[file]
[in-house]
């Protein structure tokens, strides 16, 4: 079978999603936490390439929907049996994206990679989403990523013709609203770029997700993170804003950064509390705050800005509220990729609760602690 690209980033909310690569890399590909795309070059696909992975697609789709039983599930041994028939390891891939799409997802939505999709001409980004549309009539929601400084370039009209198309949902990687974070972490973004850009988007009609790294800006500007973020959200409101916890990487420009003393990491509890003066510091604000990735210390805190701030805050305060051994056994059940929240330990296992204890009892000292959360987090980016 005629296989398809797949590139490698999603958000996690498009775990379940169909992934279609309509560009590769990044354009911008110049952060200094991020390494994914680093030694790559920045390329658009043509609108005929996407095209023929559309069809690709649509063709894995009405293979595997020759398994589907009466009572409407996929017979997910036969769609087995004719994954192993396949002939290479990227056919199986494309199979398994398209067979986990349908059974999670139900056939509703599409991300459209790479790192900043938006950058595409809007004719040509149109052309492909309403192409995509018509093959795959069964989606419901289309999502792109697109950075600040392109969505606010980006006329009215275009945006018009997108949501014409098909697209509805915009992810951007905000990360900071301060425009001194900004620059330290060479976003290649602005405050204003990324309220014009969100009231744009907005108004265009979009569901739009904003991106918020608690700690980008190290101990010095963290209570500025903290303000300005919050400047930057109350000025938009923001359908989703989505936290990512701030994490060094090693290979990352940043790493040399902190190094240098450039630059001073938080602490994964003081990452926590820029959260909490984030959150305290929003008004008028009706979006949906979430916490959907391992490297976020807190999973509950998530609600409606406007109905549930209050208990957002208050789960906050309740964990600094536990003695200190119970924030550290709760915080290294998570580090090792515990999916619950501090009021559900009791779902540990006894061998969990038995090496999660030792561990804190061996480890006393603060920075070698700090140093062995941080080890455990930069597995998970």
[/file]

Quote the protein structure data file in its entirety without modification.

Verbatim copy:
[in-house]
């Protein structure tokens, strides 16, 4: 079978999603936490390439929907049996994206990679989403990523013709609203770029997700993170804003950064509390705050800005509220990729609760602690 690209980033909310690569890399590909795309070059696909992975697609789709039983599930041994028939390891891939799409997802939505999709001409980004549309009539929601400084370039009209198309949902990687974070972490973004850009988007009609790294800006500007973020959200409101916890990487420009003393990491509890003066510091604000990735210390805190701030805050305060051994056994059940929240330990296992204890009892000292959360987090980016 005629296989398809797949590139490698999603958000996690498009775990379940169909992934279609309509560009590769990044354009911008110049952060200094991020390494994914680093030694790559920045390329658009043509609108005929996407095209023929559309069809690709649509063709894995009405293979595997020759398994589907009466009572409407996929017979997910036969769609087995004719994954192993396949002939290479990227056919199986494309199979398994398209067979986990349908059974999670139900056939509703599409991300459209790479790192900043938006950058595409809007004719040509149109052309492909309403192409995509018509093959795959069964989606419901289309999502792109697109950075600040392109969505606010980006006329009215275009945006018009997108949501014409098909697209509805915009992810951007905000990360900071301060425009001194900004620059330290060479976003290649602005405050204003990324309220014009969100009231744009907005108004265009979009569901739009904003991106918020608690700690980008190290101990010095963290209570500025903290303000300005919050400047930057109350000025938009923001359908989703989505936290990512701030994490060094090693290979990352940043790493040399902190190094240098450039630059001073938080602490994964003081990452926590820029959260909490984030959150305290929003008004008028009706979006949906979430916490959907391992490297976020807190999973509950998530609600409606406007109905549930209050208990957002208050789960906050309740964990600094536990003695200190119970924030550290709760915080290294998570580090090792515990999916619950501090009021559900009791779902540990006894061998969990038995090496999660030792561990804190061996480890006393603060920075070698700090140093062995941080080890455990930069597995998970």